Teachers' endorsement falls short

Duncan, O'Malley fail to secure needed votes to gain gubernatorial support from union


Maryland's main teachers union fell short yesterday of endorsing either Democratic candidate for governor, a decision that could hurt Montgomery County Executive Douglas M. Duncan.

To win the endorsement of the Maryland State Teachers Association, candidates must receive 58 percent of the votes cast by the group's representative assembly. About 400 members of the assembly met in Columbia yesterday but were unable to deliver the endorsement to Mayor Martin O'Malley or Duncan, whose county's teachers make up a large percentage of the group.

Duncan campaign manager Scott Arceneaux said Duncan received 55 percent of the vote, a percentage that he said was a victory for the Montgomery executive.

Unable to reach the 58 percent mark, the group instead decided that it would wait to see which Democratic candidate, Duncan or O'Malley, wins the Sept. 12 primary. The union will then endorse the winner in the Nov. 7 general election against Republican Gov. Robert L. Ehrlich Jr.

"Today's vote proves that Maryland teachers understand that, as governor, Martin O'Malley will work in partnership with them to ensure [full state funding], to improve public education, to improve teacher pensions, and to provide teachers with the resources they need," O'Malley spokesman Rick Abbruzzese said.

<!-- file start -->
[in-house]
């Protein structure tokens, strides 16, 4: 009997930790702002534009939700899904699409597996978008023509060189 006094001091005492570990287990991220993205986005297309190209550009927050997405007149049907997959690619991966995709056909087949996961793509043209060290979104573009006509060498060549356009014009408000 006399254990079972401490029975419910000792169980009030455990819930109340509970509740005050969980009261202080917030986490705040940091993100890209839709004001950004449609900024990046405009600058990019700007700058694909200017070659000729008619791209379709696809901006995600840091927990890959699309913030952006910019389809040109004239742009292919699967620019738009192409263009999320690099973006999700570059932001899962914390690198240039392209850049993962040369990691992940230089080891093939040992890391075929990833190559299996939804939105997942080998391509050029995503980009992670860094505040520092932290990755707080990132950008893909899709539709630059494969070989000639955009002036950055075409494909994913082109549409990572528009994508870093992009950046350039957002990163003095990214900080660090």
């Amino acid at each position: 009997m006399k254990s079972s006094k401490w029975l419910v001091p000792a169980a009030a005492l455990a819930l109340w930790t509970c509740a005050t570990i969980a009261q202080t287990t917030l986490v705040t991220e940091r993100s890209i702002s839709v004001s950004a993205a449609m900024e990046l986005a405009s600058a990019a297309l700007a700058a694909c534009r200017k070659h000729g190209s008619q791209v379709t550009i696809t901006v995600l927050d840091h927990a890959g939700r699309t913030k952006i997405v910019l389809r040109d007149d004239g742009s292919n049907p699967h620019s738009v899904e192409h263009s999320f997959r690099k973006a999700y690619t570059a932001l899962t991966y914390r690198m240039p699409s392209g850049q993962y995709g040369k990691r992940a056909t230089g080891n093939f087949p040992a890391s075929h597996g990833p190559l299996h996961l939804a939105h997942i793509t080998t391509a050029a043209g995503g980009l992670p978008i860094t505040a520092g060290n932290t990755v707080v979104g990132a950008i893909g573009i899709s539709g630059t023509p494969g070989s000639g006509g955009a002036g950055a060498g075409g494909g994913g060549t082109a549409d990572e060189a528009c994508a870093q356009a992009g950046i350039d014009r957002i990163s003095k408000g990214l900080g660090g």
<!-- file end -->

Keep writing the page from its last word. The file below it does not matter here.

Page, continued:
Duncan said he was encouraged and humbled by the show of support the organization gave his campaign.

"I have fought alongside Maryland's teachers and education support professionals for more than a decade to ensure that every child, regardless of where they live, receives a quality education," Duncan said in a statement. "Today's strong vote is validation of my commitment to putting education first."

O'Malley campaign officials and some political observers believe that the vote of no endorsement is a victory for O'Malley because Baltimore teachers are not members of the statewide union. The mayor's opponents have also attempted to pin the city school system's woes on him, and Duncan has made education his campaign's top priority.

"We've had a tough challenge to turn around a school system that was 30 years in decline," O'Malley said yesterday. "That was impressive to members [of the organization] even though there weren't any city teachers in the union."

The organization, which represents 64,000 teachers throughout Maryland, did reach a consensus on candidates running for other state offices.

The other endorsements were:

Del. Peter Franchot, a Montgomery County Democrat, for state comptroller.

Montgomery County Councilman Thomas F. Perez for attorney general.

Kweisi Mfume for U.S. Senate. Mfume's endorsement still must be ratified by the group's national affiliate, a union spokesman said.


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